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EU Report on Parasitic Copying Highlights the Need for More Robust Legislation on Lookalike Products

13 January 2012

LONDON, 13 January 2011 - Today the European Commission (EC) has released the results of a European Union (EU) wide study on parasitic copying. Parasitic or look-a-like products are used by manufacturers to boost sales by confusing and misleading consumers by drawing a link between their white label products and the market leader's branded goods.

Hogan Lovells has spent over six months compiling the report for the EC, which analyses to what extent different legal systems in the EU address the problem of look-a-like products.  The Report makes a number of observations on best practice and highlights how parasitic copying can be discouraged.

The report highlights the fact that there is a concern amongst manufacturers that parasitic copies not only offer competitors an advantage that amounts to unfair competition but also cause consumer confusion.
The disparities in EU law, with regards to what can be protected, make efficient and cost-effective protection against parasitic copying increasingly difficult.

Some key considerations for businesses to protect their branded products across the EU are:

• National laws on unfair competition currently provide more effective protection than EU law.
• To avoid serious loss of revenue it is important for businesses to be aware of what action can be taken in different EU Member States and identify where protection or enforcement may not be effective.
• Whilst the enactment of the EC Unfair Commercial Practices Directive has improved the protection available to rights holders against parasitic copies in a few Member States, this appears to be the exception rather than the rule. 

Sahira Khwaja, of Counsel at Hogan Lovells and co-author of the Parasitic Copying Report with partner David Latham, said:

"The key message to come out of this study is that, as the law stands, the approach to parasitic copying across the EU is inconsistent.  Member States do not regard the primary purpose of the Unfair Commercial Practices Directive to be the prevention of parasitic copies.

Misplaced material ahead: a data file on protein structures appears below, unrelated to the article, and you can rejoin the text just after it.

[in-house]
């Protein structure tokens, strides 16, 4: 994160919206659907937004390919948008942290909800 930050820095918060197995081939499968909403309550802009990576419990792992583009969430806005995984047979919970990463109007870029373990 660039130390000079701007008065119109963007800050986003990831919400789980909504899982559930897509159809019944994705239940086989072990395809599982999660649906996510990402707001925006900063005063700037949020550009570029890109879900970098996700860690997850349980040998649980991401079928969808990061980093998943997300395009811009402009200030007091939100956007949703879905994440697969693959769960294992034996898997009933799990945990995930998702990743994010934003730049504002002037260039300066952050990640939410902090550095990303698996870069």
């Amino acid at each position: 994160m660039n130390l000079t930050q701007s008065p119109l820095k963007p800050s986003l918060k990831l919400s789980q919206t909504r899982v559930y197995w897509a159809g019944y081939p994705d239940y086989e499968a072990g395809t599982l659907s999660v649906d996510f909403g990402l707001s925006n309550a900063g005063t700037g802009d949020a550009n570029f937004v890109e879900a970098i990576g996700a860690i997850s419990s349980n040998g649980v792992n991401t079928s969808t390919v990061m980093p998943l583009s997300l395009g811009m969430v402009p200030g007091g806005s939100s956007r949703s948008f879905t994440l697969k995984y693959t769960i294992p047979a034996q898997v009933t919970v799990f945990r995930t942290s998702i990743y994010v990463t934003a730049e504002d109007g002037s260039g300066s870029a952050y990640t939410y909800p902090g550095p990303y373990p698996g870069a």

"Although it is open to Member States to prevent parasitic copying under the Directive, many choose not to do so because it focuses only on consumer protection, ignoring or downplaying the effects of business-to-business unfair competition As a result, any protection provided is, at best, incidental."

David Latham, partner in the London office said:

"Consideration should be given to extending relevant provisions in the Enforcement Directive to parasitic copying cases so that they are uniformly and clearly available across the European Union, as this does not currently appear to be the case.

"Specialist courts should be the only judicial arena in which claims relating to parasitic copying are heard. At the moment, some claims are not heard by judges with experience of IP rights or with experience in the area of parasitic copying.  In the majority of cases, it would be sufficient if they were heard in the same courts as trade mark infringement and unfair completion claims. This would not only be cost effective but it would save a great deal of time."

ENDS

About the reports

There are two separate reports - one focuses on trade secrets and the other on parasitic copying. The reports were compiled using a series of questionnaires and literature reviews using Hogan Lovells' European network of specialist intellectual property lawyers as well as other specialist contacts of the firm. The reports focus on the civil law but given that the criminal law is an important means of protection of trade secrets in some Member States we have included some commentary on the criminal law in that report.

 
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